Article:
Medicare Part C

Medicare Part C, Medicare Advantage Plans Must, by Federal law cover all benefits of Original Medicare. These Health plans may offer additional benefits beyond Medicare approved benefits, such as Dental, Vision, Hearing, Over the Counter Products, Flex Cards, Gym Memberships, Reward Programs and Transportation. 

Each individual plan will have different cost shares, cover different prescriptions drugs and may find your medications on different Tier levels depending on the particular plan you're enrolled on. There are plans that have prescription drug coverage and do not have prescription drug coverage. Keep in mind, if you choose a plan that does not have Prescription drug coverage at least as good as Medicare's you will be imposed with a penalty. 

Health Plans may have deductibles on health care, as well as a prescription drugs.  They also must include a maximum out of pocket, which limits how much you will spend on Medicare approved health care in a given year.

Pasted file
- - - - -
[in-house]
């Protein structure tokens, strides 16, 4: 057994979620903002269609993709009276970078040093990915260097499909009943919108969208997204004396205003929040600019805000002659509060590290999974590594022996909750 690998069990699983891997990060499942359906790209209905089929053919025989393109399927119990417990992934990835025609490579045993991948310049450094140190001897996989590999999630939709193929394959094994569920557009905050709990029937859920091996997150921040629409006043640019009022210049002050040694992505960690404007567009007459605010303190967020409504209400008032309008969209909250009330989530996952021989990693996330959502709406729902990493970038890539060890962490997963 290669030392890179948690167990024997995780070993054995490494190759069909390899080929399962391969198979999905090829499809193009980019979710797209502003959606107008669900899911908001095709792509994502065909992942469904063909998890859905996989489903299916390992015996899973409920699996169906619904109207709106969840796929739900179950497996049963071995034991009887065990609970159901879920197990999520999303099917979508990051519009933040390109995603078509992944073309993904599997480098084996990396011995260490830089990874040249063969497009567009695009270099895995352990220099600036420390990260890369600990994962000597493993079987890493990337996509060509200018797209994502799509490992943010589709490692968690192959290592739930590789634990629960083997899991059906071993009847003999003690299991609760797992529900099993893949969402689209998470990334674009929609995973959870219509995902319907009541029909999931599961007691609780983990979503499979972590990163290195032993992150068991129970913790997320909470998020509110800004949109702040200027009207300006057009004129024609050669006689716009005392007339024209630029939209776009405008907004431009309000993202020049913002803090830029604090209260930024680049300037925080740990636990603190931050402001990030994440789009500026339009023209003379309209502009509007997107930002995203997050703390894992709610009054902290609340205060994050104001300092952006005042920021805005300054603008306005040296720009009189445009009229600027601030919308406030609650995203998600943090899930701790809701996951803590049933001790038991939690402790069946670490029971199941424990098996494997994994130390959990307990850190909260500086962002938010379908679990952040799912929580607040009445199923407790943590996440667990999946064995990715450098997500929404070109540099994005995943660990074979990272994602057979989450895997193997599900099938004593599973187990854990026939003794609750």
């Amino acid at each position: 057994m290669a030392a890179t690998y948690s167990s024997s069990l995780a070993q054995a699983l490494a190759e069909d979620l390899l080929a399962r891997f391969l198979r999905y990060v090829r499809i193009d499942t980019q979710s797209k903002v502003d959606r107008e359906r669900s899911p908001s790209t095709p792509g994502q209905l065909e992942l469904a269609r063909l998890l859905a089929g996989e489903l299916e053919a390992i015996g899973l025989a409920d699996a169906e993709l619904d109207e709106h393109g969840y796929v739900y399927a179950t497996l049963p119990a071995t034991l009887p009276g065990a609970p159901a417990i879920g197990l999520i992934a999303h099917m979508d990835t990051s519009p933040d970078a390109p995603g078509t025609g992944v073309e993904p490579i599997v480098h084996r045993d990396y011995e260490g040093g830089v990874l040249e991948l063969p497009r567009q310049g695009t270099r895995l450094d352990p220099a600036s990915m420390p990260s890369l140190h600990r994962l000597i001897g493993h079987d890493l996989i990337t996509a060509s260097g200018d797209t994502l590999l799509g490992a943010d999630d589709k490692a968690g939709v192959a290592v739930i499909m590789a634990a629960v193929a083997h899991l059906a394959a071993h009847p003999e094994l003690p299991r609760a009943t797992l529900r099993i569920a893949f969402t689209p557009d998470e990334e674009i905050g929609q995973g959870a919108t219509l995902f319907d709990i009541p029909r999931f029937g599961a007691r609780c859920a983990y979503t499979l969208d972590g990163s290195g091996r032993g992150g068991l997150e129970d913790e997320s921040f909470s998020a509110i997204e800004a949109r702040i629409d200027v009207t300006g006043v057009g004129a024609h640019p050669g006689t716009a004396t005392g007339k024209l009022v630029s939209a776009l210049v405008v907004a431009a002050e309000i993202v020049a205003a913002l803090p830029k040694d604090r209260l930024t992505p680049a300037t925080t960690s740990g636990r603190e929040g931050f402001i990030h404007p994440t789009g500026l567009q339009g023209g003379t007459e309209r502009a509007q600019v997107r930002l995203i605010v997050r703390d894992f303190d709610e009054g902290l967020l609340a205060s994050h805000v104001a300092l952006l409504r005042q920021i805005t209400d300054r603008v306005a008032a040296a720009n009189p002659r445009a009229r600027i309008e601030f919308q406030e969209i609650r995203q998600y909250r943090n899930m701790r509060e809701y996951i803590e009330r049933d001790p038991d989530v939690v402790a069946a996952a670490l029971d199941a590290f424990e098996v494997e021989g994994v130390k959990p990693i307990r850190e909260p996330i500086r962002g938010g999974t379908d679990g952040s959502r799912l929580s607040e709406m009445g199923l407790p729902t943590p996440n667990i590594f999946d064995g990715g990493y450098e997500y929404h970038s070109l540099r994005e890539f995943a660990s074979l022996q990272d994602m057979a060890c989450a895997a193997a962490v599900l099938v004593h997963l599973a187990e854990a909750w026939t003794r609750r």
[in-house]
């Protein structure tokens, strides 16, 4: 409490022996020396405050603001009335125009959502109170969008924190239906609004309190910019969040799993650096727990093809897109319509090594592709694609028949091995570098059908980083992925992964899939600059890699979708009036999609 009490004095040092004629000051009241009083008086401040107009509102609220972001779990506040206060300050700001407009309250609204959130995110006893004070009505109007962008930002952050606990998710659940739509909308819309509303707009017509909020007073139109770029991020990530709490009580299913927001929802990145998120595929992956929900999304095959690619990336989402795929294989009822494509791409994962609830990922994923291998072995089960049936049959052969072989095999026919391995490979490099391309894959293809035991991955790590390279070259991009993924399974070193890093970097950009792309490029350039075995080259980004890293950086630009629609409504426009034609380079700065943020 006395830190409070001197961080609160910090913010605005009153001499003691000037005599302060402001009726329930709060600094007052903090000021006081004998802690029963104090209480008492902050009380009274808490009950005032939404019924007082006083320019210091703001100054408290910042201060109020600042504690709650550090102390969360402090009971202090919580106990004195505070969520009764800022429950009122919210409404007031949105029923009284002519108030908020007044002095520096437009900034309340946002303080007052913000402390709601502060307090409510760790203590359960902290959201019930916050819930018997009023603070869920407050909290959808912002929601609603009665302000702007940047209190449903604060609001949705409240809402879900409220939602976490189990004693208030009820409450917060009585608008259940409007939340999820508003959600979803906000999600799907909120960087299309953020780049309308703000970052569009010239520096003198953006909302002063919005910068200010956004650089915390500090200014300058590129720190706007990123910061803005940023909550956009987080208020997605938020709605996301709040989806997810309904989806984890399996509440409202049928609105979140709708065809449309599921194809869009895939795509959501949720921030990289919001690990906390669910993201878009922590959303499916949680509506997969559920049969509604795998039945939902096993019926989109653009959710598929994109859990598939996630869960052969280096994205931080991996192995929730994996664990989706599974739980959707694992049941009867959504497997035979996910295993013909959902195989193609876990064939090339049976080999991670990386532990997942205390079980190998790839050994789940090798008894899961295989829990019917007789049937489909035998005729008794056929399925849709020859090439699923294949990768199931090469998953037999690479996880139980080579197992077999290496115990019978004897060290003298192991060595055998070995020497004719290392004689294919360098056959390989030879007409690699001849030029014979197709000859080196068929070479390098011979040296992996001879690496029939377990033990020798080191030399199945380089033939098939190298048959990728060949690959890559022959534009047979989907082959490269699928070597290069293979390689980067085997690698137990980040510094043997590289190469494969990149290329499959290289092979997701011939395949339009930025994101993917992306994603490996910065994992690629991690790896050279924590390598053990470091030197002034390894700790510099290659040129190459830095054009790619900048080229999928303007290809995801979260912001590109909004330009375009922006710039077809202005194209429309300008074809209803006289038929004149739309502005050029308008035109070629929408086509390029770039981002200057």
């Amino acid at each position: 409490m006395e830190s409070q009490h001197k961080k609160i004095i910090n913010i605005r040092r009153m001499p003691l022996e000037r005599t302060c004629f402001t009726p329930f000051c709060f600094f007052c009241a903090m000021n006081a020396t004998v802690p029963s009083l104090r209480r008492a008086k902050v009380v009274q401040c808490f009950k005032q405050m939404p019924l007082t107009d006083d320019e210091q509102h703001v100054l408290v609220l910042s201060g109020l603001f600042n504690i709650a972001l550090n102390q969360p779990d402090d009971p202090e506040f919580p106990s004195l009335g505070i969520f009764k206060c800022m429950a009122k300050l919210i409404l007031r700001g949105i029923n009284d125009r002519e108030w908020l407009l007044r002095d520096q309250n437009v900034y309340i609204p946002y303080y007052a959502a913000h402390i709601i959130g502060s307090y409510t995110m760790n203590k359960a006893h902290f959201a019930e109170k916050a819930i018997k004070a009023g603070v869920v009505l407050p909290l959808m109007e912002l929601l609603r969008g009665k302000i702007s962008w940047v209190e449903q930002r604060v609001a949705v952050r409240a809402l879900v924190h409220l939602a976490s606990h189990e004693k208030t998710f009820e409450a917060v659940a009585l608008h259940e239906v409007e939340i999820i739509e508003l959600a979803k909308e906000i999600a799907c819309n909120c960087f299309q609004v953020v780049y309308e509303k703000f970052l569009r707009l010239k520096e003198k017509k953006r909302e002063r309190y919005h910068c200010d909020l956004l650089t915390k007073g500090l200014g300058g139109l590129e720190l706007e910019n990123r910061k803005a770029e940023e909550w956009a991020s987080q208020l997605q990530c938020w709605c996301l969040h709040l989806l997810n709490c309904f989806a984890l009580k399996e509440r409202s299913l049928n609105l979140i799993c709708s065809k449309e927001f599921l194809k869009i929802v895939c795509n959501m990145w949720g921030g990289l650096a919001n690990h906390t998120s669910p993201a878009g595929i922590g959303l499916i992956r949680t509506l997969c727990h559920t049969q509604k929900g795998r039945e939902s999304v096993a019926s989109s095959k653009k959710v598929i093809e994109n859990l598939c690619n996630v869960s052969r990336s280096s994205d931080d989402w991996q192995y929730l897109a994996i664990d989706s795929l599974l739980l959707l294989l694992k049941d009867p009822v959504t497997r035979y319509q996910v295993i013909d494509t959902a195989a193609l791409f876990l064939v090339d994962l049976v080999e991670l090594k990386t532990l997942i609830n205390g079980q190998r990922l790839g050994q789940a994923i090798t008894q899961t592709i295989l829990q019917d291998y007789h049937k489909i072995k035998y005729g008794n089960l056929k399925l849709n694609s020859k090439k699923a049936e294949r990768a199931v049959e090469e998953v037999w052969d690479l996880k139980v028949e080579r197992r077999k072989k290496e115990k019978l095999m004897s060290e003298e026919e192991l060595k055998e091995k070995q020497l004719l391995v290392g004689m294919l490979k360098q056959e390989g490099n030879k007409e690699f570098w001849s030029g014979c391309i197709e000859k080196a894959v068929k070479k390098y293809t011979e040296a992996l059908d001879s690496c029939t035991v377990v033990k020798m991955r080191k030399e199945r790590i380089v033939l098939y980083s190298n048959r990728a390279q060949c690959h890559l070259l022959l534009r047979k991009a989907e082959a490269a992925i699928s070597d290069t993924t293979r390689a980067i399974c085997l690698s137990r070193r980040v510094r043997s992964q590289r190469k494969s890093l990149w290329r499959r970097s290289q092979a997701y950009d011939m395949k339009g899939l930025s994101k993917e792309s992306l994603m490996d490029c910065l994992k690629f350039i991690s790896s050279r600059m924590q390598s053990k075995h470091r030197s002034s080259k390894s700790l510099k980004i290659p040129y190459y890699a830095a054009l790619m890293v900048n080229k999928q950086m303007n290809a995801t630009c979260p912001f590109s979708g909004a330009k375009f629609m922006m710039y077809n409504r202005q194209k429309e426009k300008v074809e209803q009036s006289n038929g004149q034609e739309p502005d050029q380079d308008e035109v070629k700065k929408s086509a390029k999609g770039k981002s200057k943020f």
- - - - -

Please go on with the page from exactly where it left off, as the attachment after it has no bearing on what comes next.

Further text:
There are 4 main types of Medicare Advantage Plans:

HMO: Health Maintenace Organization- This is the most popular out of the Part C plans. They typically provide more benefits than the other types of Advantage plans and will usually have the lowest copays. You will have to stay within a network of doctors; however, most plans provide worldwide emergency and urgent care.

PPO: Preferred Provider Organization- This is the second most popular Part C plan, with this plan you will have a network of providers, but you will have the flexibility to go outside your network as long as the doctor accepts the plan. The down side of going out of the network is you will pay more. It is usually about 40% of the cost share, but this varies by plan.

SNP: Special Needs Plan- These plans could be an HMO or PPO; they are designed for individuals with certain illnesses and for people with both Medicare and Medicaid (known as Dual Eligible).

PFFS: Private Fee for Service- These plans will have a network of doctors, but also allow you to see any Medicare doctor that will agree to accept the terms and conditions of the plan, each and every time you see the out of network provider. This is called being deemed. The downside is the provider has the right to accept you or not accept at any given time if they are not in the plans network of Providers.